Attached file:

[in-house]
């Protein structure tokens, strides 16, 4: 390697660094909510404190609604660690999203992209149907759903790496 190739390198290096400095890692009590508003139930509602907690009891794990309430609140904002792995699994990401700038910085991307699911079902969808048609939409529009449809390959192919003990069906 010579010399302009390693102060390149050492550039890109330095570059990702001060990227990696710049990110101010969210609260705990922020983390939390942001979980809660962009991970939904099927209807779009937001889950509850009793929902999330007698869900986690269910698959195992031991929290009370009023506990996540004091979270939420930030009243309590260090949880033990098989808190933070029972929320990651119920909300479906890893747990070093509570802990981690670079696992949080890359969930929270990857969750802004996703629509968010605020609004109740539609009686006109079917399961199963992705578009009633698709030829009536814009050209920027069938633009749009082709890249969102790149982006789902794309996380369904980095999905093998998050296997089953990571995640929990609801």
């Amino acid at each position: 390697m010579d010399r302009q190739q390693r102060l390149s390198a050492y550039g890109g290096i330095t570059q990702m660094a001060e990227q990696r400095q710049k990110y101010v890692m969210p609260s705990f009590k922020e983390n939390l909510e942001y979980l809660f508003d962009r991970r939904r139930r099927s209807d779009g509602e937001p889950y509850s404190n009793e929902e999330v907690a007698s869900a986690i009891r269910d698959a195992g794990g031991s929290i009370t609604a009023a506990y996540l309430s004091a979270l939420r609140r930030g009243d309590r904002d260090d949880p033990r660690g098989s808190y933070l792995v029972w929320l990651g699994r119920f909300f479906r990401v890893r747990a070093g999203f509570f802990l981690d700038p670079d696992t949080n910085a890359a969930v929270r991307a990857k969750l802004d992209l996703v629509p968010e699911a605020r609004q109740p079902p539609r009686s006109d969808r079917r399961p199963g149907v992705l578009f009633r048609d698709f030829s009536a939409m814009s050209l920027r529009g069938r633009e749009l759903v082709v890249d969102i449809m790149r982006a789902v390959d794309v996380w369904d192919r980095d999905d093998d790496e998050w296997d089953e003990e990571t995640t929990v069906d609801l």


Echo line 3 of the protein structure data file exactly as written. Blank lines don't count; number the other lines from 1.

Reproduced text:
């Amino acid at each position: 390697m010579d010399r302009q190739q390693r102060l390149s390198a050492y550039g890109g290096i330095t570059q990702m660094a001060e990227q990696r400095q710049k990110y101010v890692m969210p609260s705990f009590k922020e983390n939390l909510e942001y979980l809660f508003d962009r991970r939904r139930r099927s209807d779009g509602e937001p889950y509850s404190n009793e929902e999330v907690a007698s869900a986690i009891r269910d698959a195992g794990g031991s929290i009370t609604a009023a506990y996540l309430s004091a979270l939420r609140r930030g009243d309590r904002d260090d949880p033990r660690g098989s808190y933070l792995v029972w929320l990651g699994r119920f909300f479906r990401v890893r747990a070093g999203f509570f802990l981690d700038p670079d696992t949080n910085a890359a969930v929270r991307a990857k969750l802004d992209l996703v629509p968010e699911a605020r609004q109740p079902p539609r009686s006109d969808r079917r399961p199963g149907v992705l578009f009633r048609d698709f030829s009536a939409m814009s050209l920027r529009g069938r633009e749009l759903v082709v890249d969102i449809m790149r982006a789902v390959d794309v996380w369904d192919r980095d999905d093998d790496e998050w296997d089953e003990e990571t995640t929990v069906d609801l």